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Eminem's latest isn't the comeback he needs but he's on the right track
on August 4, 2010
After Eminem's return to rap in the form of last year's Relapse, many fans were left wanting more. While Relapse was a passable effort from the venerable Detroit emcee, it wasn't the triumphant return to form that fans were expecting from him after 2004's disappointing Encore. When Relapse was released, Eminem revealed that he had also completed another album, tentatively entitled Relapse 2, which was set to be released at the end of 2009.
Recovery was born after Relapse 2 was pushed into 2010 and Eminem apparently went back to the drawing board to retool the album before release, to ensure that it would be the comeback album that he needed and his fans were thirsting for. With that said, does this album have what it takes to impress fans and critics alike? Read on to find out.
Eminem constantly and vehemently asserts that this is his official comeback album and that he is back in top form once again, starting early on the album with Talkin' to Myself, a profoundly honest confessional track. On this track, he demonstrates impressive depth and complexity as he tells the tale of his downward spiral into addiction and his eventual climb out of it.
While there are many tracks on which Eminem sounds genuinely apologetic (dare I say...endearing?) for letting his fans down, there are many where he seems to be back to his old shtick. On Going Through Changes, he's rapping about how he's maturing and his struggles with his recent drug addiction, the death of his best friend (the late rapper and D12 alum Proof) and rehabilitation and on the next, he's rapping about a "white trash party" on W.T.P. This brings to light another problem with the album and that is its inconsistency. Recovery doesn't have a singular focus and there's no sense of cohesiveness when going from Talkin' To Myself to W.T.P. and it results in an unfocused and somewhat jarring listen.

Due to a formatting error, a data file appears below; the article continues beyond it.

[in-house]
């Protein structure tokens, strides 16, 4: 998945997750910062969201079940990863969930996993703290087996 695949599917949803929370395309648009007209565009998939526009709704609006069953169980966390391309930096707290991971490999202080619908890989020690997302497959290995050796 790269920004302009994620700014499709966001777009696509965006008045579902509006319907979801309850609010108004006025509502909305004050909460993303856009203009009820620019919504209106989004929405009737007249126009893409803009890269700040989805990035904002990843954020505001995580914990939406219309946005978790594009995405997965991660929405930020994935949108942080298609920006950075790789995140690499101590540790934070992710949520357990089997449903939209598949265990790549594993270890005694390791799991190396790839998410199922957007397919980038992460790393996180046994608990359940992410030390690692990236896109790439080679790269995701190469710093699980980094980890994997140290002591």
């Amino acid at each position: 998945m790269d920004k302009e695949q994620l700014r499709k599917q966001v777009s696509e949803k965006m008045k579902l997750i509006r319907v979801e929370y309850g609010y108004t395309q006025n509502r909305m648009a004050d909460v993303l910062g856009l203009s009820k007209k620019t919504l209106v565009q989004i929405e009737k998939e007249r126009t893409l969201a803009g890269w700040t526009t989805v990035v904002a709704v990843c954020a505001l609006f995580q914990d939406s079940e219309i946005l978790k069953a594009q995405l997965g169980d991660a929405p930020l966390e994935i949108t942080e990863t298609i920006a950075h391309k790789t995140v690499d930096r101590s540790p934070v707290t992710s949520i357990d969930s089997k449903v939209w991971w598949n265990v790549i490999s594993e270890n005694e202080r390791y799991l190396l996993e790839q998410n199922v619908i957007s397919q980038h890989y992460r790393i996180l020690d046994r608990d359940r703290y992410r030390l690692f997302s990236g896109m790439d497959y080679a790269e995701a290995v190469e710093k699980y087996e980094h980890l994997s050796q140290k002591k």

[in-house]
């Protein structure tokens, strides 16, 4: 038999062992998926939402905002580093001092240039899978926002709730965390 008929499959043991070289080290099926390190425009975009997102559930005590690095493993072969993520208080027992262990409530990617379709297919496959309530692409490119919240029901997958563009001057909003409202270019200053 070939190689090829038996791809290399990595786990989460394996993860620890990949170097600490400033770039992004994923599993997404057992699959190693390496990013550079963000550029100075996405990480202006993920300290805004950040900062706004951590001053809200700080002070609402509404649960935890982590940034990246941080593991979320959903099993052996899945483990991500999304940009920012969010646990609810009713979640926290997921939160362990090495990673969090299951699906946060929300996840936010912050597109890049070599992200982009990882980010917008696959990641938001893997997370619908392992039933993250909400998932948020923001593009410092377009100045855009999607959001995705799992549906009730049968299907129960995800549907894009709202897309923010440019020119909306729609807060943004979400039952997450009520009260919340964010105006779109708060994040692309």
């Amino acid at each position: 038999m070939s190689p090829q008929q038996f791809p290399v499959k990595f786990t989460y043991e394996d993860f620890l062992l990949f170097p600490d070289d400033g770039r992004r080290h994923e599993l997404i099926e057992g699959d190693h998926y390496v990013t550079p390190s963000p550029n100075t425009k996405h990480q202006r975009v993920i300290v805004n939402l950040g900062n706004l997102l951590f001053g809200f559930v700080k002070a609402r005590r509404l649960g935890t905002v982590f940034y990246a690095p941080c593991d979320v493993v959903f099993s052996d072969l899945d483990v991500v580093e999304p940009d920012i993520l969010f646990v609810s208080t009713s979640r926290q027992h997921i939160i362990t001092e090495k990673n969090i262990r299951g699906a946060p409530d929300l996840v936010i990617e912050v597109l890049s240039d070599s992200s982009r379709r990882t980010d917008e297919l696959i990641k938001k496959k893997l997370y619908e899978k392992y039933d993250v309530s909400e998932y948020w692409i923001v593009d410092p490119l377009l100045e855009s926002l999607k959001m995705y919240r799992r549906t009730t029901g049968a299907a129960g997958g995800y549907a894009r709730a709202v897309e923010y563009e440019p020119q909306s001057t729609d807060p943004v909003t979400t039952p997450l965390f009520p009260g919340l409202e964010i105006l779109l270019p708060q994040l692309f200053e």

As much as I've criticized this album, there's a lot that Eminem has done right here. Eminem's signature blistering lyricism is on display in great form here, demonstrated very well on the angst-ridden 25 to Life and proves that he can sling metaphors with the best of them on the punchline-heavy Won't Back Down. Heck, on the Haddaway sampling No Love, I was even satisfied with a verse by Lil' Wayne. That alone is something special.
I may sound like I'm being a bit harsh on Eminem but, given the quality of his pre-Encore efforts, I've grown expect more of him. Allow me to reiterate. I don't think this album is bad by any means. If anything, Eminem is just a victim of his own success. Most other rappers could probably release this album and have it met with high praise. Eminem, on the other hand, has raised his personal bar so high for so many that missing that bar results in serious disappointment.
Recovery is an enjoyable, if unfocused addition to Eminem's catalog. Perhaps it's not as good as I was hoping it would be but as a whole, this is a good album. This is an album I can safely say that will be in my regular rotation for longer than Relapse and Encore were before it and that, in and of itself is a comforting thought. Eminem is on the right path, he just needs to reevaluate what he wants to accomplish with his rhymes. In some ways, it seems that he can't let go of the Slim Shady persona that was so dominant on the Slim Shady LP and Marshal Mathers LP and evolve his lyrical style beyond the madcap craziness of his previous albums and that is what seems to be holding him back here.
Most of the tracks on Recovery prove that Eminem still has the lyrical chops to elevate himself above the majority of today's mainstream Hip-Hop genre. Here's hoping he reacquires his focus for his next album and delivers the cohesive world-beater that he's capable of.